But after Lee returned from World War II, Fago is all but forgotten in comics history. One might conclude that he left the field of comics altogether. In fact, he continued drawing funny animal comics through the 1950s and then worked for Golden Books in the 1960s.
But what's even more rarely mentioned is that in the early 1970s, he started his own publishing firm, Pendulum Press, and began putting out comic book versions of classic literature. He scripted most of the books himself, adapting and abridging the originals as closely as possible given page limitations, and then got talented "newcomers" like Nestor Redondo to illustrate them. (His Wikipedia entry incorrectly states that he illustrated these books himself. While I don't have them all, none of the ones I do have cite his having anything to do with the artwork.) Indeed, for many of the books, he acted only as editor and got others to write the scripts.
Fago's stated intent was, like the Classics Illustrated series before him, to use the comic medium to encourage children to pick up the great works of Western literature. I don't know of any actual research done to see if this indeed works on a large scale, but I can vouch that it did work for me. Two of his books I received as a youngster were 20,000 Leagues Under the Sea and Treasure Island -- both of which remain as two of my favorite stories. And Fago's versions were so powerful that I still find closer association with those stories than the incredibly commanding performances of James Mason or Robert Newton in the Disney versions. (Though I will admit that Mason's and Newton's voices do carry through my head when I hear those characters!)
I thought his hardcover, black & white versions were short-lived and I had a great deal of difficulty first finding anything about them online. Indeed, I'm still not sure how many and which of these books were ultimately produced. But I was quite surprised, in going through my father's collection, to discover that Fago had evidently re-published the books with new covers in the early 1990s as prestige format comic books...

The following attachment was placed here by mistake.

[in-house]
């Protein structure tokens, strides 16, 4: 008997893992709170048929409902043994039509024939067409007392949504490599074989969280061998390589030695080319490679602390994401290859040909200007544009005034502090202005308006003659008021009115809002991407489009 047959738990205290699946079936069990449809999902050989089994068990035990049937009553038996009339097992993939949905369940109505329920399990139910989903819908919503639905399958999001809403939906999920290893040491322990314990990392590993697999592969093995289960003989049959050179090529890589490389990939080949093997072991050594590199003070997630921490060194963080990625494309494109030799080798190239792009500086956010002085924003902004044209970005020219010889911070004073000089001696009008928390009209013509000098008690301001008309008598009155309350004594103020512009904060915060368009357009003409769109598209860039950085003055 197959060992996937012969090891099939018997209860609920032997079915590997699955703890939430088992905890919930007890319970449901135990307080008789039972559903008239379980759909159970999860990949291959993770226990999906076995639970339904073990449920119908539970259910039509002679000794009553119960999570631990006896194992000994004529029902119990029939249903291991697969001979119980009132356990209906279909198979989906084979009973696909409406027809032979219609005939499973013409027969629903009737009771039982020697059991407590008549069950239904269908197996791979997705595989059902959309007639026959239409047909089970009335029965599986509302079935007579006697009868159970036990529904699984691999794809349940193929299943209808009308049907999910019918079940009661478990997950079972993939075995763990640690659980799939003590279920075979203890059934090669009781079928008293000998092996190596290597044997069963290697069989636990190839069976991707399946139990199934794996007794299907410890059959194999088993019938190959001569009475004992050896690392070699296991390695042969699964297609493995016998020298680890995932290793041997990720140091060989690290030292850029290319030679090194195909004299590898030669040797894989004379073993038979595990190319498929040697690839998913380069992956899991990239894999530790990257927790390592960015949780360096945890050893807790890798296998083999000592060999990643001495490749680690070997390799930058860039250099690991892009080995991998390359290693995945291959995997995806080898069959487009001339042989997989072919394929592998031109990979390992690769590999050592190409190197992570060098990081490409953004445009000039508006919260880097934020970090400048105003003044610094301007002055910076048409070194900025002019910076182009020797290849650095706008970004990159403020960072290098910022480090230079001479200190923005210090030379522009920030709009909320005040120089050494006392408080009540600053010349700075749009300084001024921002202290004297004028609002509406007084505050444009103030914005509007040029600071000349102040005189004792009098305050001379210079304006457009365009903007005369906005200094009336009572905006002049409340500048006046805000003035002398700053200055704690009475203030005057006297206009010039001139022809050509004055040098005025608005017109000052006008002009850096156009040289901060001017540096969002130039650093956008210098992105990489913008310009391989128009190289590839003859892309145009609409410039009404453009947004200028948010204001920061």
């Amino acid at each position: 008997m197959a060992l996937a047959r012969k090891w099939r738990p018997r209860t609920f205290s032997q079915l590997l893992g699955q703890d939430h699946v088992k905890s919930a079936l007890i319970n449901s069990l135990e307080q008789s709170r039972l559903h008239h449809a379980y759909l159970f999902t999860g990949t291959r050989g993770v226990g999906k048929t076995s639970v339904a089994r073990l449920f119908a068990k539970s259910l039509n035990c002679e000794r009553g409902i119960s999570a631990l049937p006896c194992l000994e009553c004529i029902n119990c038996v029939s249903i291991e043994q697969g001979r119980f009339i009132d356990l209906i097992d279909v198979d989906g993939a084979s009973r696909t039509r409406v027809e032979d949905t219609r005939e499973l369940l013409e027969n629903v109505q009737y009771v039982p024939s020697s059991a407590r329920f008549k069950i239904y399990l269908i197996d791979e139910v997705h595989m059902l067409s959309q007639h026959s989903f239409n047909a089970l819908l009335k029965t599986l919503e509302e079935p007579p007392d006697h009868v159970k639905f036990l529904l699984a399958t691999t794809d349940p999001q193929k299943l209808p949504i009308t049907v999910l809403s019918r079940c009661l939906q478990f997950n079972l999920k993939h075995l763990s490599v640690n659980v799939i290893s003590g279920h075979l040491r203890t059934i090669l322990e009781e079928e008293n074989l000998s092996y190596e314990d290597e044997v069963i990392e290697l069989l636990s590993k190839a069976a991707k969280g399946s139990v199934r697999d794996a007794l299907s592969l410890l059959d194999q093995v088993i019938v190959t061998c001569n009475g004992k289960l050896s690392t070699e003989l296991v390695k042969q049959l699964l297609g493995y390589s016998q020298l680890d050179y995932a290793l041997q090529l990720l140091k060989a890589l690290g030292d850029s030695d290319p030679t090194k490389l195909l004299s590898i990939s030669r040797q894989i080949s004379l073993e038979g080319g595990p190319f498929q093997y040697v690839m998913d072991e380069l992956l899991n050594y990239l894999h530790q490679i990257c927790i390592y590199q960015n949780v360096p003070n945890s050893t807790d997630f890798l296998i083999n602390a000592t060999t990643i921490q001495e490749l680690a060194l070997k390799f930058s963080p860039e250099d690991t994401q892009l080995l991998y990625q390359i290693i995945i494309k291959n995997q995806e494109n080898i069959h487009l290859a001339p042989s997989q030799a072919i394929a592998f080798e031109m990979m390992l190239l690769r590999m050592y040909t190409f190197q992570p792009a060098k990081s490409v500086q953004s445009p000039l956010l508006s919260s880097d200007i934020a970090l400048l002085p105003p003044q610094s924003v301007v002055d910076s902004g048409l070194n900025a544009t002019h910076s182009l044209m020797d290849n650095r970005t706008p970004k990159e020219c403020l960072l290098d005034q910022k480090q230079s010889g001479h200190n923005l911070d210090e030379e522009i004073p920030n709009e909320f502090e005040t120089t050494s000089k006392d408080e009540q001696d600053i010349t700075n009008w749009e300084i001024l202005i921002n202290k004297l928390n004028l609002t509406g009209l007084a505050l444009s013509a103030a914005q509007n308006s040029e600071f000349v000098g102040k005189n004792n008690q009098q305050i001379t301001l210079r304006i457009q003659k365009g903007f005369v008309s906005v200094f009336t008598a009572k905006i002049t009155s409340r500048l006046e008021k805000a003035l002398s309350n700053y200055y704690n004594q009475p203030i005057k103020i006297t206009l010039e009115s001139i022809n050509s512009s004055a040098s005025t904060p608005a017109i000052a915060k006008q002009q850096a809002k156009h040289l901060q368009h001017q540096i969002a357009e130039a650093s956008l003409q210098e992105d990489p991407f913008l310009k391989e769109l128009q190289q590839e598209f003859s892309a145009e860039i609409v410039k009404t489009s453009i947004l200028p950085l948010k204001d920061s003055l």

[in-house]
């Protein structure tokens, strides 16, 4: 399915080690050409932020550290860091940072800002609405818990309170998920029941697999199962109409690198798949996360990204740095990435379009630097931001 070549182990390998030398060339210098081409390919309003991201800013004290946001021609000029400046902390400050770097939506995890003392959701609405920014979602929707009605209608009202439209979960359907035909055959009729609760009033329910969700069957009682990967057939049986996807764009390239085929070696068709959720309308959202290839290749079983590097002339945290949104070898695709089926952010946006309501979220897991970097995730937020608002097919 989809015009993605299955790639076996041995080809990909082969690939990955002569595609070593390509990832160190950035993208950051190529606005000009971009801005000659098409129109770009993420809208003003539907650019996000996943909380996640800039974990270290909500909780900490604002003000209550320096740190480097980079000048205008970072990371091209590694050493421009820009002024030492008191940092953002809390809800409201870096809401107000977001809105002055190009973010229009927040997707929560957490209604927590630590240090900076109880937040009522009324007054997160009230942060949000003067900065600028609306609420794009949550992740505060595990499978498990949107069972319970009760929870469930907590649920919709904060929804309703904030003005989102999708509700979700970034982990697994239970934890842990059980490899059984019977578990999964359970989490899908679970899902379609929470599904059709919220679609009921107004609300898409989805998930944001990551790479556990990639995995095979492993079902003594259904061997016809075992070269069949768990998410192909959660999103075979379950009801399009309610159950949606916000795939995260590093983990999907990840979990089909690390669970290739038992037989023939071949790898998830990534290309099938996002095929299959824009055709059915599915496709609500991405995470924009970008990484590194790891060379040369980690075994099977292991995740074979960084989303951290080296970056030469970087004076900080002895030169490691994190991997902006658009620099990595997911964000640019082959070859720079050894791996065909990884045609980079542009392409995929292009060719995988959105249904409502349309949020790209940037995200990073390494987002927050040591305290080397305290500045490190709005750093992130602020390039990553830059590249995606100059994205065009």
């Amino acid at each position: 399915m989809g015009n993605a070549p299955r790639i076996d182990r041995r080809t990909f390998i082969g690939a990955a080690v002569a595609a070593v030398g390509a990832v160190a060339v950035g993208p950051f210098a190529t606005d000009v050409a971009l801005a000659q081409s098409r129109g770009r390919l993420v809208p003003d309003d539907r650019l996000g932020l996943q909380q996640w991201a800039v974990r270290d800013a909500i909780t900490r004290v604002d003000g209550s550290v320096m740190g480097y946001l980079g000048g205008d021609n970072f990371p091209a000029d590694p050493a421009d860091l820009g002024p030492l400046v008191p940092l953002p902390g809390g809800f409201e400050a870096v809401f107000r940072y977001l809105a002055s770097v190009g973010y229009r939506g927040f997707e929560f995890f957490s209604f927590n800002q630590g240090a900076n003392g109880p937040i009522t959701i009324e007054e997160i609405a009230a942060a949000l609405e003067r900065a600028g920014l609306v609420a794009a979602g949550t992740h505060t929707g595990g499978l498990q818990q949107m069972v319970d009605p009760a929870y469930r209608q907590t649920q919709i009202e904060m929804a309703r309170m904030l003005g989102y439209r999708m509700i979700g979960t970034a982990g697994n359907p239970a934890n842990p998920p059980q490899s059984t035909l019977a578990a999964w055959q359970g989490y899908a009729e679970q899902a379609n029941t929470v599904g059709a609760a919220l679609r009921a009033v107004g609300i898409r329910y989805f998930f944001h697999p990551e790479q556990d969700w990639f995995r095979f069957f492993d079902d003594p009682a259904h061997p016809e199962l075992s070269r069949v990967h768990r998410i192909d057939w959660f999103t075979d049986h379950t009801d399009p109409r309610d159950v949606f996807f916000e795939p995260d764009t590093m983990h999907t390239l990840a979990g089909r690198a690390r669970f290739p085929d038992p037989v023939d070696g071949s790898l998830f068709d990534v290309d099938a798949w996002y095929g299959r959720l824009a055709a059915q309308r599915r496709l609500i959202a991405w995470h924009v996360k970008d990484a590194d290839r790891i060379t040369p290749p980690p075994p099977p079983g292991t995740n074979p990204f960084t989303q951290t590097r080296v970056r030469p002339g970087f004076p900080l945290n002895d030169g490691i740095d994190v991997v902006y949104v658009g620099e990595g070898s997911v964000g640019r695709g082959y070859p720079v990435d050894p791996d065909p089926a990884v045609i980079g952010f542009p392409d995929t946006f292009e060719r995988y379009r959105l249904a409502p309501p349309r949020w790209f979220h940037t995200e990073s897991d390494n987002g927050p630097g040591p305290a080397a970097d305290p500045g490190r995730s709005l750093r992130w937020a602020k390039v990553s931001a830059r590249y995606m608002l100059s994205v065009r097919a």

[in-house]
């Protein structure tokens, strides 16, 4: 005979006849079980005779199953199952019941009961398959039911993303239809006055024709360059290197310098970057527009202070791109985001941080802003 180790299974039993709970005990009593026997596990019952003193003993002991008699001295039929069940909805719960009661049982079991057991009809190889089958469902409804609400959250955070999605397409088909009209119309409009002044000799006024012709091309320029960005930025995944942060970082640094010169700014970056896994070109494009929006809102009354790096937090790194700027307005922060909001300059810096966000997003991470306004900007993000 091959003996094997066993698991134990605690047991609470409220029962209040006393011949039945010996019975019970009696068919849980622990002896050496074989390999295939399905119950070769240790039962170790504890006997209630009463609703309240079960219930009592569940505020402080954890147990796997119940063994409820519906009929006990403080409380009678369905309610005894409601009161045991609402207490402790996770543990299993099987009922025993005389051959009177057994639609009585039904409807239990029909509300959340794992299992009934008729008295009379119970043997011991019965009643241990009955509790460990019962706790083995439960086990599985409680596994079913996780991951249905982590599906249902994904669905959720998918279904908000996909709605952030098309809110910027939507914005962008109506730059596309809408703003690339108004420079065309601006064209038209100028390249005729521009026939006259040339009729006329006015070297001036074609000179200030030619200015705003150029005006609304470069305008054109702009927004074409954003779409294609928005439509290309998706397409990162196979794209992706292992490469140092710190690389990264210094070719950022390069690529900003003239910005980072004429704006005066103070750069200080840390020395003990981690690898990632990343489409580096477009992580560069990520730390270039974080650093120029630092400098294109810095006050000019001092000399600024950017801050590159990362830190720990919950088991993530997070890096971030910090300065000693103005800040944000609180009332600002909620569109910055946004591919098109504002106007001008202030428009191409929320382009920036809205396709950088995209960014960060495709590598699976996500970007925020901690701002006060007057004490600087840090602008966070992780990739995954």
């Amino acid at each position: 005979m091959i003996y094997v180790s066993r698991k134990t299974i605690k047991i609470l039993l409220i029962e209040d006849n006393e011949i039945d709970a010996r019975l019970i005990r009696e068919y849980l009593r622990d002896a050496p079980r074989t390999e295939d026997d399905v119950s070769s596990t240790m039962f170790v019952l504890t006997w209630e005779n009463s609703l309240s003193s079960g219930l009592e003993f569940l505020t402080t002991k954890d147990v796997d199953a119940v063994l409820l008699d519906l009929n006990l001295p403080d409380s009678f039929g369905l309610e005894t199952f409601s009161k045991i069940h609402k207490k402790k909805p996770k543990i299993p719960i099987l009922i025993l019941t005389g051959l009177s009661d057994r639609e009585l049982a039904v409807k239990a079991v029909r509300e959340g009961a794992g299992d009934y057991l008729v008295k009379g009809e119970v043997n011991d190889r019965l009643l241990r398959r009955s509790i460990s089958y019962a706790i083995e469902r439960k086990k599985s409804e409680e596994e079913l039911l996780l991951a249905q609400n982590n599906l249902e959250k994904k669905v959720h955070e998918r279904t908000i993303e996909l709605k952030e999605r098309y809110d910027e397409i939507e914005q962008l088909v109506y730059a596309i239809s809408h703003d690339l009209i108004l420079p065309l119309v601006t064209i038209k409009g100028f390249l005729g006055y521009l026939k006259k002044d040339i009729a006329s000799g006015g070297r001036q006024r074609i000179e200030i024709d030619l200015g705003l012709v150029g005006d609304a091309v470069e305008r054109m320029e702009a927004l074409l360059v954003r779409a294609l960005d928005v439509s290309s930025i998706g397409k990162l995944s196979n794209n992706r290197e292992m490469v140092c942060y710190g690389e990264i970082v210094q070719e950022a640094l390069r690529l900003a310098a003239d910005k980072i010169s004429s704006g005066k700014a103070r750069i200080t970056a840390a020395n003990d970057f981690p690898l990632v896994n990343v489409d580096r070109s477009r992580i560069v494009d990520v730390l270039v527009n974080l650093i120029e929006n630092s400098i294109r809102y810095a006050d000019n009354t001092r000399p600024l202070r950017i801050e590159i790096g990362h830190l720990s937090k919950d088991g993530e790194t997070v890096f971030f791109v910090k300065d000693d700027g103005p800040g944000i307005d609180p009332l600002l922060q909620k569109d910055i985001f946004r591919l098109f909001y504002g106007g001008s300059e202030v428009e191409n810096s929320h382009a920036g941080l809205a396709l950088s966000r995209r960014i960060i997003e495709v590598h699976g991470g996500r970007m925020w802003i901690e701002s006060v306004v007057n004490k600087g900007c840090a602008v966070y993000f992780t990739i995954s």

The introduction to each book, and the "Other Books In This Line" list at the end, note that there were to be 72 issues in the series. However, I can again find only the barest of information about this online, and what I can find suggests that the series was discontinued after the sixth issue.
I've only got a couple versions of some of these stories in comic book form, but I'm half-tempted to seek out other iterations to see how Fago's version holds up against the others. They all certainly had great material to work with, but it'd be interesting to see how fared in a sort of head-to-head competition.
But more importantly, the work that Fago (and others) did to bring great literature to a younger audience is noteworthy. And sure, the comic book versions are "dumbed down" a bit from the source material, but getting these books into the hands of kids is only guaranteed to entice them to seek out more. And I suspect that Fago's biggest hinderence to not doing that more successfully was simply one of distribution. After all, the world's greatest work is worth nothing if nobody can find it!
Back to my original point: if you run across the name of Vince Fago and how he did all these wonderful funny animal books, I'd like you to take a second or two to remember that he wasn't JUST a funny animal cartoonist. He was a man who had an impact on kids, like myself, whose first introductions to prose novels were his comic books.